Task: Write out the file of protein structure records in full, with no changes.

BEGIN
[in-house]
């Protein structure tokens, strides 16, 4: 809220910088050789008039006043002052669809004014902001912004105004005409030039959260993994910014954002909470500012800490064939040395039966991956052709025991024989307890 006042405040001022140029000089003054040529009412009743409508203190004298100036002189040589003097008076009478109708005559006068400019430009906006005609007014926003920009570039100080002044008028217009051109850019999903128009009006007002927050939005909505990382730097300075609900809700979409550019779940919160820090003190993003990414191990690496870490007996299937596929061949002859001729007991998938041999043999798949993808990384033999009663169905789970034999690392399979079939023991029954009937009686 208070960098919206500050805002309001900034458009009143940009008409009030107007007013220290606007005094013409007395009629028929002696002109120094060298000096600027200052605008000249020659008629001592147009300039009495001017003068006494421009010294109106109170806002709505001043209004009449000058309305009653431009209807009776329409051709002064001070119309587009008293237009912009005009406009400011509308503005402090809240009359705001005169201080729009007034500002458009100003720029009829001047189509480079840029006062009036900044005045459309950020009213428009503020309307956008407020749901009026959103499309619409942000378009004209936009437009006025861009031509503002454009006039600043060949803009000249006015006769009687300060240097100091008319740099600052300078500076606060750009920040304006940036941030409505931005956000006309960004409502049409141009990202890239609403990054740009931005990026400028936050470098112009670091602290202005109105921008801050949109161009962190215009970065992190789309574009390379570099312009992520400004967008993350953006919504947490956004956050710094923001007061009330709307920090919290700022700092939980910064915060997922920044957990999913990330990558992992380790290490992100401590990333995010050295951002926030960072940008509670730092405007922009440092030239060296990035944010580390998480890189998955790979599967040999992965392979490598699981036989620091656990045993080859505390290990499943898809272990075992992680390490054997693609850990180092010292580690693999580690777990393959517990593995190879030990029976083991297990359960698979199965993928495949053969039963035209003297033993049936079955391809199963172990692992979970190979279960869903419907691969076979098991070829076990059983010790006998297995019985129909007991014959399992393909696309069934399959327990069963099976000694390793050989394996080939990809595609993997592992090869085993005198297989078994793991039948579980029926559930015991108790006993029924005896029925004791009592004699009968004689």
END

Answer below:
[in-house]
């Protein structure tokens, strides 16, 4: 809220910088050789008039006043002052669809004014902001912004105004005409030039959260993994910014954002909470500012800490064939040395039966991956052709025991024989307890 006042405040001022140029000089003054040529009412009743409508203190004298100036002189040589003097008076009478109708005559006068400019430009906006005609007014926003920009570039100080002044008028217009051109850019999903128009009006007002927050939005909505990382730097300075609900809700979409550019779940919160820090003190993003990414191990690496870490007996299937596929061949002859001729007991998938041999043999798949993808990384033999009663169905789970034999690392399979079939023991029954009937009686 208070960098919206500050805002309001900034458009009143940009008409009030107007007013220290606007005094013409007395009629028929002696002109120094060298000096600027200052605008000249020659008629001592147009300039009495001017003068006494421009010294109106109170806002709505001043209004009449000058309305009653431009209807009776329409051709002064001070119309587009008293237009912009005009406009400011509308503005402090809240009359705001005169201080729009007034500002458009100003720029009829001047189509480079840029006062009036900044005045459309950020009213428009503020309307956008407020749901009026959103499309619409942000378009004209936009437009006025861009031509503002454009006039600043060949803009000249006015006769009687300060240097100091008319740099600052300078500076606060750009920040304006940036941030409505931005956000006309960004409502049409141009990202890239609403990054740009931005990026400028936050470098112009670091602290202005109105921008801050949109161009962190215009970065992190789309574009390379570099312009992520400004967008993350953006919504947490956004956050710094923001007061009330709307920090919290700022700092939980910064915060997922920044957990999913990330990558992992380790290490992100401590990333995010050295951002926030960072940008509670730092405007922009440092030239060296990035944010580390998480890189998955790979599967040999992965392979490598699981036989620091656990045993080859505390290990499943898809272990075992992680390490054997693609850990180092010292580690693999580690777990393959517990593995190879030990029976083991297990359960698979199965993928495949053969039963035209003297033993049936079955391809199963172990692992979970190979279960869903419907691969076979098991070829076990059983010790006998297995019985129909007991014959399992393909696309069934399959327990069963099976000694390793050989394996080939990809595609993997592992090869085993005198297989078994793991039948579980029926559930015991108790006993029924005896029925004791009592004699009968004689």